At yesterday's poetics class with J Neil Garcia
1. He said: Anti-fiction fiction (i.e., realist, cf Margaret Livey) has made our literary world smaller, in that we expect authors to write of experiences of their own--i.e., no more Gustave Flauberts who can claim to write Madame Bovary; the use of the "I" point of view also demands this, somewhat. It feels funny to us when an academic tries to write from the point of view of a, say, security guard, or maid. It seems inauthentic, now that we demand authenticity.
And so those who wish to reclaim the other worlds silenced by our dedication to realism turn to fiction that pretends to be nothing other than fiction ("fiction-fiction"), i.e., the tale, for example, or magical realism, speculative fiction. The imagination has an out, an excuse to go wild, because, well anyway, it's not pretending to be real in this mode.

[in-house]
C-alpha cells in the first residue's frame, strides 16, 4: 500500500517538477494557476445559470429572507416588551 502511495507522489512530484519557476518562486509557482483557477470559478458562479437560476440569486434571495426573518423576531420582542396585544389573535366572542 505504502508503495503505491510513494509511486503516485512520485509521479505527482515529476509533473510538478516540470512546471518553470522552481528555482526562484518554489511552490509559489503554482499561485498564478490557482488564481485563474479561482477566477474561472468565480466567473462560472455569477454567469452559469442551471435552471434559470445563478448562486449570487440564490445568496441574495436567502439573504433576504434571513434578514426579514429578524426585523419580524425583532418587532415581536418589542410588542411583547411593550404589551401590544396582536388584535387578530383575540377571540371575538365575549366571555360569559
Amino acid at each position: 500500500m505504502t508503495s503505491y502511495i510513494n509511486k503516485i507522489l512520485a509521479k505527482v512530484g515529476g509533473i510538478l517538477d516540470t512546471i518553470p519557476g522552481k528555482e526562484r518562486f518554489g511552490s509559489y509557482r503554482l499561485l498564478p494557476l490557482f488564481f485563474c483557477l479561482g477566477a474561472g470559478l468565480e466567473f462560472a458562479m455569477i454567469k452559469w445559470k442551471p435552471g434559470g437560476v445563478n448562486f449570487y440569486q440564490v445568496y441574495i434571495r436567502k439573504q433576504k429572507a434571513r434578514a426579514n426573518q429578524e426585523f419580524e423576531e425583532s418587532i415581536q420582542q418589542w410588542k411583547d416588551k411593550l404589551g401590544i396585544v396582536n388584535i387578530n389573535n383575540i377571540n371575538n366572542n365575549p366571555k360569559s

Thank you, J Neil Garcia; thank you Margaret Livey.
2. He said he caught this on Oprah--Some eastern thinker comforting a woman mourning the death of her disabled son in a freak accident:
"We often think we are humans undergoing a spiritual experience, when in reality, we are spirits undergoing a human experience."
Not quite Catholic doctrine there, but I can see why the thought was so comforting, enabling the woman to let go of her grief and move on.
Thank you, JNG, thank you.